Wednesday, July 30, 2008

Obama can’t stop it, he can only hope to contain it

Via Peter Wehner at NRO’s The Corner, here is your daily dose of Barackadoodledoo, brought to you by Dana Milbank in the Washington Post:

The 5:20 TBA turned out to be his adoration session with lawmakers in the Cannon Caucus Room, where even committee chairmen arrived early, as if for the State of the Union. Capitol Police cleared the halls -- just as they do for the actual president. The Secret Service hustled him in through a side door -- just as they do for the actual president.

Inside, according to a witness, he told the House members, "This is the moment . . . that the world is waiting for," adding: "I have become a symbol of the possibility of America returning to our best traditions."

Seriously. What the bleep is a parodist such as myself supposed to do to compete with this stuff?

Anyway, Mr. Milbank cuts to the chase:

As he marches toward Inauguration Day (Election Day is but a milestone on that path), Obama's biggest challenger may not be Republican John McCain but rather his own hubris.

We’ve been over this before. Obama kicked off his entire campaign by telling us:

Over the next year of a primary and the next two years leading to the election of the next president, the campaigns...(APPLAUSE)... the campaigns shouldn't be about making each other look bad, they should be about figuring out how we can all do some good for this precious country of ours. (APPLAUSE)

That's our mission.

And in this mission, our rivals won't be one another, and I would assert it won't even be the other party. It's going to be cynicism that we're fighting against.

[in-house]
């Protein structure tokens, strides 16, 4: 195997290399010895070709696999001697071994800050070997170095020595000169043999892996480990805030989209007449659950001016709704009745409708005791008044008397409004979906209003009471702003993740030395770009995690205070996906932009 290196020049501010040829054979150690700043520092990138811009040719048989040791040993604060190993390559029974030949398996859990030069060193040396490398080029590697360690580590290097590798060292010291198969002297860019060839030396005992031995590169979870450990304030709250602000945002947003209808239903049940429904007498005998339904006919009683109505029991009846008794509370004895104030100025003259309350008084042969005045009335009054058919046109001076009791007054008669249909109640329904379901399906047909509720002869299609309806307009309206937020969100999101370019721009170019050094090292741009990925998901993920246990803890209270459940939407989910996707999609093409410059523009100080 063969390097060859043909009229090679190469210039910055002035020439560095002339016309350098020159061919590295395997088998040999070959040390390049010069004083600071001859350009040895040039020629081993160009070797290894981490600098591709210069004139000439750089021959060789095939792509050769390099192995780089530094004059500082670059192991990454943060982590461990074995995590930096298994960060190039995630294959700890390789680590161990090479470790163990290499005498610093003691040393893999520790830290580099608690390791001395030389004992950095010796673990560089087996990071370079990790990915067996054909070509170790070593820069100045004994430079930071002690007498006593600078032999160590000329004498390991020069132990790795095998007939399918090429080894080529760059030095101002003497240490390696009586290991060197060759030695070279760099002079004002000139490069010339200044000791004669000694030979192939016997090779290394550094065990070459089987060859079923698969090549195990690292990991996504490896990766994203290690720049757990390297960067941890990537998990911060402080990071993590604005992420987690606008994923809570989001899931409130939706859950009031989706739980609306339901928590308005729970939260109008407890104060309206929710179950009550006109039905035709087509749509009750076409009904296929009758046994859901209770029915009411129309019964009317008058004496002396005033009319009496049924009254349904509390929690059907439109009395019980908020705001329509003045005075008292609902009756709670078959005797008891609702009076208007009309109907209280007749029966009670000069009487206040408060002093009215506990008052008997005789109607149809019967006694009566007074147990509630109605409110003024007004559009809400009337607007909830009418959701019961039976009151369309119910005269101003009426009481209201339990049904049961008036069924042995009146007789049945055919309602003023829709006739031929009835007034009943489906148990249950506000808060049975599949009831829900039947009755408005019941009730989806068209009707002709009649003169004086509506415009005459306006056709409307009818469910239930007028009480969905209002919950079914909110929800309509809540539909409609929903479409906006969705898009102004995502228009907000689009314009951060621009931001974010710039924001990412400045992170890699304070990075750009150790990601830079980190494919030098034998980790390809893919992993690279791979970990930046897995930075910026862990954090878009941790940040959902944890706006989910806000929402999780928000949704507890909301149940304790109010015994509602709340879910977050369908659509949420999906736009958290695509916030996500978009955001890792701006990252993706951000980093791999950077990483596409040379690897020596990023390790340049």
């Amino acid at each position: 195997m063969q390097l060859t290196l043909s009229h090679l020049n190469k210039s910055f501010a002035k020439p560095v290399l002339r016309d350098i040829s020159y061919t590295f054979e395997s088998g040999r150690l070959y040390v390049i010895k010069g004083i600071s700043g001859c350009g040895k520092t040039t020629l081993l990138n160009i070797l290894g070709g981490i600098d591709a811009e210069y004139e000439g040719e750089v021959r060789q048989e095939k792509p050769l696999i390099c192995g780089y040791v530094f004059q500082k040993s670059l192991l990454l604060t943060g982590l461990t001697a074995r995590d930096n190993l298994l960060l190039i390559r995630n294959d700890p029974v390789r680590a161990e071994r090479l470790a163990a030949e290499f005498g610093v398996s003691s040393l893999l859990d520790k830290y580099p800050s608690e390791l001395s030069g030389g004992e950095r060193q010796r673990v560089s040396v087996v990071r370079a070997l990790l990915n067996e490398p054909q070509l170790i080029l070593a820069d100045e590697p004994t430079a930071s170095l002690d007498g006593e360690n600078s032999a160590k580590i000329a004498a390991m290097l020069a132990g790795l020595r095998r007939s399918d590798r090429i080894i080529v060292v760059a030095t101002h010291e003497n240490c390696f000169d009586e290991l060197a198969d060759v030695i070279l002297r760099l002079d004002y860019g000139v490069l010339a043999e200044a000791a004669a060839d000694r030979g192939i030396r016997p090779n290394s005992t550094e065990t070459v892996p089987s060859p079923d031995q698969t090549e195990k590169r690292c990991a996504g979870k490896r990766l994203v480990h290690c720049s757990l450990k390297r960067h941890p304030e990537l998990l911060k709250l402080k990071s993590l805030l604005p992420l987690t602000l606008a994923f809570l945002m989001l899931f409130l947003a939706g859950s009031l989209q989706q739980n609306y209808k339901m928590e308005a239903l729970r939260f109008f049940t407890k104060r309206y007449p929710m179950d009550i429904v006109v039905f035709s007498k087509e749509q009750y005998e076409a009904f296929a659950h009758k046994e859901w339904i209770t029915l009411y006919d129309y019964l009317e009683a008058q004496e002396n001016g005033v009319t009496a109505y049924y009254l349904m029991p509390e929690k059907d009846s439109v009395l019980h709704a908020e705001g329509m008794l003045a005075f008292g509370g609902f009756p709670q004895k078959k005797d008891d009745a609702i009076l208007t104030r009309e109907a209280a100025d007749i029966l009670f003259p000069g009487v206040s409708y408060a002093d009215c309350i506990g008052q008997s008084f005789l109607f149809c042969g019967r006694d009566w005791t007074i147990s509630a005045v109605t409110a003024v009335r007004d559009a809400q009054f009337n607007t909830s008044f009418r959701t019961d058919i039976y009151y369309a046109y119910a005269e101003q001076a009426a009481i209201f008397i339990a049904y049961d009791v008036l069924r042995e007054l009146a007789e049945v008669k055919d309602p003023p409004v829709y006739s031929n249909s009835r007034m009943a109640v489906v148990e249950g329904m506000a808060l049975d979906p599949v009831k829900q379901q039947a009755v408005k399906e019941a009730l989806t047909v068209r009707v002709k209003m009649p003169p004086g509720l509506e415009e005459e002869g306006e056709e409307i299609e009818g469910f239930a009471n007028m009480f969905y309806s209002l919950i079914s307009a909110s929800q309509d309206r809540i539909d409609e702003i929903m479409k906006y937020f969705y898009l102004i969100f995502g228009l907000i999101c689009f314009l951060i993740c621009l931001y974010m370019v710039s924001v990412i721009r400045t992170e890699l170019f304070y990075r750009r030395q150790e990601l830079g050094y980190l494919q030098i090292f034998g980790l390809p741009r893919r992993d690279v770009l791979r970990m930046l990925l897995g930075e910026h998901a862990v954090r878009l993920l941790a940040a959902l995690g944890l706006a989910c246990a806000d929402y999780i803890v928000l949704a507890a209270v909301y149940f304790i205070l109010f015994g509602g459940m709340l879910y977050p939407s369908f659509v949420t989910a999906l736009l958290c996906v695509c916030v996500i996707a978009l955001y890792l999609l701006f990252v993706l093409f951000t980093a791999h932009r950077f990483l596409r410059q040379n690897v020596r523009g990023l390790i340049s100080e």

Fighting cynicism has drawn our mocking attention, but with the shape the campaign has taken recently, perhaps it does make a lot of sense, if not in the sense that Obama intended.

In the speech above, Obama defined cynicism as the response of voters to years of politically divisive discourse (blamed on the Bush administration, of course), claiming that the cynicism would cause people to give up on politics.

But deep down, in places he doesn’t like to talk about at parties, Obama may have been admitting that his hubris, as Milbank refers to it, would be harder to overcome in convincing voters that he is presidential material than even the dreaded VRWC.

Perhaps Obama doesn’t see the danger in acting and talking in such a presumptuous, arrogant and nearly messianic manner, perhaps he simply can’t help himself (or perhaps he actually believes it). But with Milbank here offering yet more proof that charges of hubris isn’t a baseless Republican smear or just some right-wing talking point, Obama certainly has a problem.

So indeed the cynicism of voters may prove harder for Obama to overcome than McCain.

Because when people see Obama for who he is, understand him for what he represents, witness him in all his vainglorious narcissism, compared to who he offered himself up as, who could possibly blame them for becoming cynical?

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